At first, it looked as if the tips of its legs had suffered a severing that forced the bug to walk on stumps. But reduviids, it seems, make do with tarsi made up of a mere three segments, which provide enough of a toehold to ferry the insect over a course of waxy leaves and smooth twigs. Some even manage to invade spiderwebs, seeking perhaps a stab at a free meal or even at the arachnids themselves, whose fangs lack the range of a foldable beak.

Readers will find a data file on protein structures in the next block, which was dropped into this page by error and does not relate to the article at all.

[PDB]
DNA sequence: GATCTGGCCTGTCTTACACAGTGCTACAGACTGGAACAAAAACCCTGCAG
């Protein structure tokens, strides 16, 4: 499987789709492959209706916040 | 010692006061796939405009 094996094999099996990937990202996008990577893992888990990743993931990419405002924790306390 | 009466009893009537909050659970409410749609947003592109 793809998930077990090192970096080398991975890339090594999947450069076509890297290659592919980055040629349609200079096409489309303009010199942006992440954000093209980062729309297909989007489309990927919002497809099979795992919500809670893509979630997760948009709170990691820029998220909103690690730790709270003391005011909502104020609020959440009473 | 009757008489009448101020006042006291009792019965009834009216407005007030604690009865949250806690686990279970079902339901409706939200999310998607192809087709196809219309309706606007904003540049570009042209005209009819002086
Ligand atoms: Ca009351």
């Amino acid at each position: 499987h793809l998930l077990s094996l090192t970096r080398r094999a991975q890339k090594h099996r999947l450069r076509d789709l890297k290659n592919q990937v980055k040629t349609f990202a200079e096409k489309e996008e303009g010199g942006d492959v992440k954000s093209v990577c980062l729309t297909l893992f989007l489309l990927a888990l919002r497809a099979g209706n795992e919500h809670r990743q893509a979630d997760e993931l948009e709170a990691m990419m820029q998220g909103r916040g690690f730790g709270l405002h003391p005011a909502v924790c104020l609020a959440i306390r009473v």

Adding to the ungainliness of its proportions, this assassin bug, probably a species of Sycanus, sports a head that is little more than a tube with cold eyes and lanky feelers. The other segments offer the curiosities of a pronotal spike that may serve to impede attacks from above and yellow-to-brown wings flanked by a pair of pronounced flaps. The offensive end of the creature, a hinged rostrum tucked beneath the body when the beast is at ease, delivers a dose of venom potent enough to subdue prey or punish the owners of soft digits. Such qualities are lost on most cityfolk who live in mortal fear of bugs that bite, but those who toil to feed the towns are probably happy to welcome these predators as allies against caterpillars and sap-suckers who conspire to deprive mankind of his fair share of a harvest of squandered feed.